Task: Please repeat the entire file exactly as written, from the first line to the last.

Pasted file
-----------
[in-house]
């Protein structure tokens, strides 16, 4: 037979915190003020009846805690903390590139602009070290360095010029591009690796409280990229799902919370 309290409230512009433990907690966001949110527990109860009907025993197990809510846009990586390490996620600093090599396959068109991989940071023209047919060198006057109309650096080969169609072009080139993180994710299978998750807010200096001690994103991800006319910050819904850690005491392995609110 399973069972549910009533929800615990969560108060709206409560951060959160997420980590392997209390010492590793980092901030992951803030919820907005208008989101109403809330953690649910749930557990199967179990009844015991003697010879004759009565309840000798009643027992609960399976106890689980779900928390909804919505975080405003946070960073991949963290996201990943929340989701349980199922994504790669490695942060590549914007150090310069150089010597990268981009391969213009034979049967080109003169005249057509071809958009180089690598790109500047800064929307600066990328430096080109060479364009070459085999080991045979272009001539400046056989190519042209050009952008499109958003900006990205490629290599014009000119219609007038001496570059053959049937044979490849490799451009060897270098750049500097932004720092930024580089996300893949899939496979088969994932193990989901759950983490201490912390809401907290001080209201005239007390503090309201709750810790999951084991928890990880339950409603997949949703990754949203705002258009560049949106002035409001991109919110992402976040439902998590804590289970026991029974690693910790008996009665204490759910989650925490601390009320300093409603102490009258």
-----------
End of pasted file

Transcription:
[in-house]
């Protein structure tokens, strides 16, 4: 037979915190003020009846805690903390590139602009070290360095010029591009690796409280990229799902919370 309290409230512009433990907690966001949110527990109860009907025993197990809510846009990586390490996620600093090599396959068109991989940071023209047919060198006057109309650096080969169609072009080139993180994710299978998750807010200096001690994103991800006319910050819904850690005491392995609110 399973069972549910009533929800615990969560108060709206409560951060959160997420980590392997209390010492590793980092901030992951803030919820907005208008989101109403809330953690649910749930557990199967179990009844015991003697010879004759009565309840000798009643027992609960399976106890689980779900928390909804919505975080405003946070960073991949963290996201990943929340989701349980199922994504790669490695942060590549914007150090310069150089010597990268981009391969213009034979049967080109003169005249057509071809958009180089690598790109500047800064929307600066990328430096080109060479364009070459085999080991045979272009001539400046056989190519042209050009952008499109958003900006990205490629290599014009000119219609007038001496570059053959049937044979490849490799451009060897270098750049500097932004720092930024580089996300893949899939496979088969994932193990989901759950983490201490912390809401907290001080209201005239007390503090309201709750810790999951084991928890990880339950409603997949949703990754949203705002258009560049949106002035409001991109919110992402976040439902998590804590289970026991029974690693910790008996009665204490759910989650925490601390009320300093409603102490009258």